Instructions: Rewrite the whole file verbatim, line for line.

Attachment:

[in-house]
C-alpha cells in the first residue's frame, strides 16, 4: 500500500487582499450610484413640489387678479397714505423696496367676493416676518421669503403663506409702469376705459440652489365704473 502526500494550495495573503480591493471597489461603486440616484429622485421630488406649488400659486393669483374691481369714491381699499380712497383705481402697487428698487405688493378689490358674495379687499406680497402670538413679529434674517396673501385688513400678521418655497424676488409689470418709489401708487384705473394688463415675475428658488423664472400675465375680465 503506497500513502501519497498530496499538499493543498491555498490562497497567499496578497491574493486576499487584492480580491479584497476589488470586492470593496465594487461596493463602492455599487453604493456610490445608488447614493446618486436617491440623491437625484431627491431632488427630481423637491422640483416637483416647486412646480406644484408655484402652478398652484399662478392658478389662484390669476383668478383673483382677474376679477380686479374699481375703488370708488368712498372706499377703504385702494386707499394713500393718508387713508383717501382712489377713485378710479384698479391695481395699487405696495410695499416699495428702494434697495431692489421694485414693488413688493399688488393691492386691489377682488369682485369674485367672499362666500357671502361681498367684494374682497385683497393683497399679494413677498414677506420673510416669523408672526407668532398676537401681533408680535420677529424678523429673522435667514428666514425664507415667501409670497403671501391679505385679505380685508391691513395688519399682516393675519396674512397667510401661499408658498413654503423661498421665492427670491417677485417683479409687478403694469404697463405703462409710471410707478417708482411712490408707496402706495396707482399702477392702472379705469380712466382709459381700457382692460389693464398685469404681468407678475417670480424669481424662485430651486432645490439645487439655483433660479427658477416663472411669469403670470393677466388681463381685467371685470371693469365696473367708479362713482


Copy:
[in-house]
C-alpha cells in the first residue's frame, strides 16, 4: 500500500487582499450610484413640489387678479397714505423696496367676493416676518421669503403663506409702469376705459440652489365704473 502526500494550495495573503480591493471597489461603486440616484429622485421630488406649488400659486393669483374691481369714491381699499380712497383705481402697487428698487405688493378689490358674495379687499406680497402670538413679529434674517396673501385688513400678521418655497424676488409689470418709489401708487384705473394688463415675475428658488423664472400675465375680465 503506497500513502501519497498530496499538499493543498491555498490562497497567499496578497491574493486576499487584492480580491479584497476589488470586492470593496465594487461596493463602492455599487453604493456610490445608488447614493446618486436617491440623491437625484431627491431632488427630481423637491422640483416637483416647486412646480406644484408655484402652478398652484399662478392658478389662484390669476383668478383673483382677474376679477380686479374699481375703488370708488368712498372706499377703504385702494386707499394713500393718508387713508383717501382712489377713485378710479384698479391695481395699487405696495410695499416699495428702494434697495431692489421694485414693488413688493399688488393691492386691489377682488369682485369674485367672499362666500357671502361681498367684494374682497385683497393683497399679494413677498414677506420673510416669523408672526407668532398676537401681533408680535420677529424678523429673522435667514428666514425664507415667501409670497403671501391679505385679505380685508391691513395688519399682516393675519396674512397667510401661499408658498413654503423661498421665492427670491417677485417683479409687478403694469404697463405703462409710471410707478417708482411712490408707496402706495396707482399702477392702472379705469380712466382709459381700457382692460389693464398685469404681468407678475417670480424669481424662485430651486432645490439645487439655483433660479427658477416663472411669469403670470393677466388681463381685467371685470371693469365696473367708479362713482